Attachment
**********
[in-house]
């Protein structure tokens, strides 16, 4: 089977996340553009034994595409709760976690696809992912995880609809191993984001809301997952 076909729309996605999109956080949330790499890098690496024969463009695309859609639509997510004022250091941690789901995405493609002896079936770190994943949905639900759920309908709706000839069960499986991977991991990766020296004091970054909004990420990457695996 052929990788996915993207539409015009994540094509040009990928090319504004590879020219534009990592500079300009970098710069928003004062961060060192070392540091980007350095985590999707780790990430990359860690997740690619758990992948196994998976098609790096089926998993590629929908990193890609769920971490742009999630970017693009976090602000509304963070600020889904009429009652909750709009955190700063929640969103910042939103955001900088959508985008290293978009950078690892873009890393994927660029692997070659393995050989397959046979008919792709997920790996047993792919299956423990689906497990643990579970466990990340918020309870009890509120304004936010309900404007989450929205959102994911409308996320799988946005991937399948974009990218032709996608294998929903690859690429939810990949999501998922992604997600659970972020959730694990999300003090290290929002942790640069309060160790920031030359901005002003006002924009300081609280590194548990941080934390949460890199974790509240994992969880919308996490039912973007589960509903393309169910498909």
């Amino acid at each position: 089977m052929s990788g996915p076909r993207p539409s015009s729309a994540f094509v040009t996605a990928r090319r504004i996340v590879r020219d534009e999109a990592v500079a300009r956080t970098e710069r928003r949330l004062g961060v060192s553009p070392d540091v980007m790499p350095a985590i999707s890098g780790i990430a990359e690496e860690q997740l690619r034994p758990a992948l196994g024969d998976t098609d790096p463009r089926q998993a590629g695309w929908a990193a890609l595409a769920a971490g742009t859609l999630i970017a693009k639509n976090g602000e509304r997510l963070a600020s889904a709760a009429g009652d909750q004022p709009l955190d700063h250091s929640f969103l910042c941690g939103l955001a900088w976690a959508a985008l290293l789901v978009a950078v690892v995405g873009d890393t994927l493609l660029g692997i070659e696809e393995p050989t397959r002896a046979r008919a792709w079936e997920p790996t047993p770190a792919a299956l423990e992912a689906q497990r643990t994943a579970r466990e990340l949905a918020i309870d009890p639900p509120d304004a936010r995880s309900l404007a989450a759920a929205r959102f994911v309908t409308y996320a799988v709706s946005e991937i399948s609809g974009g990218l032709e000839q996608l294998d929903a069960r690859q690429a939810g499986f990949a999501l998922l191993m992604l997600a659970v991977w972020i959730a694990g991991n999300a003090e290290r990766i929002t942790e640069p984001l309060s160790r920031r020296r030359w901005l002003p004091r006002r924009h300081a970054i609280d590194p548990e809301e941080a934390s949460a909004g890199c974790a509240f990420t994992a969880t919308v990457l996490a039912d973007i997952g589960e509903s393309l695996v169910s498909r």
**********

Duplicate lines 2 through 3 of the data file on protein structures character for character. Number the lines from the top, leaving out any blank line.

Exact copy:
């Protein structure tokens, strides 16, 4: 089977996340553009034994595409709760976690696809992912995880609809191993984001809301997952 076909729309996605999109956080949330790499890098690496024969463009695309859609639509997510004022250091941690789901995405493609002896079936770190994943949905639900759920309908709706000839069960499986991977991991990766020296004091970054909004990420990457695996 052929990788996915993207539409015009994540094509040009990928090319504004590879020219534009990592500079300009970098710069928003004062961060060192070392540091980007350095985590999707780790990430990359860690997740690619758990992948196994998976098609790096089926998993590629929908990193890609769920971490742009999630970017693009976090602000509304963070600020889904009429009652909750709009955190700063929640969103910042939103955001900088959508985008290293978009950078690892873009890393994927660029692997070659393995050989397959046979008919792709997920790996047993792919299956423990689906497990643990579970466990990340918020309870009890509120304004936010309900404007989450929205959102994911409308996320799988946005991937399948974009990218032709996608294998929903690859690429939810990949999501998922992604997600659970972020959730694990999300003090290290929002942790640069309060160790920031030359901005002003006002924009300081609280590194548990941080934390949460890199974790509240994992969880919308996490039912973007589960509903393309169910498909």
């Amino acid at each position: 089977m052929s990788g996915p076909r993207p539409s015009s729309a994540f094509v040009t996605a990928r090319r504004i996340v590879r020219d534009e999109a990592v500079a300009r956080t970098e710069r928003r949330l004062g961060v060192s553009p070392d540091v980007m790499p350095a985590i999707s890098g780790i990430a990359e690496e860690q997740l690619r034994p758990a992948l196994g024969d998976t098609d790096p463009r089926q998993a590629g695309w929908a990193a890609l595409a769920a971490g742009t859609l999630i970017a693009k639509n976090g602000e509304r997510l963070a600020s889904a709760a009429g009652d909750q004022p709009l955190d700063h250091s929640f969103l910042c941690g939103l955001a900088w976690a959508a985008l290293l789901v978009a950078v690892v995405g873009d890393t994927l493609l660029g692997i070659e696809e393995p050989t397959r002896a046979r008919a792709w079936e997920p790996t047993p770190a792919a299956l423990e992912a689906q497990r643990t994943a579970r466990e990340l949905a918020i309870d009890p639900p509120d304004a936010r995880s309900l404007a989450a759920a929205r959102f994911v309908t409308y996320a799988v709706s946005e991937i399948s609809g974009g990218l032709e000839q996608l294998d929903a069960r690859q690429a939810g499986f990949a999501l998922l191993m992604l997600a659970v991977w972020i959730a694990g991991n999300a003090e290290r990766i929002t942790e640069p984001l309060s160790r920031r020296r030359w901005l002003p004091r006002r924009h300081a970054i609280d590194p548990e809301e941080a934390s949460a909004g890199c974790a509240f990420t994992a969880t919308v990457l996490a039912d973007i997952g589960e509903s393309l695996v169910s498909r």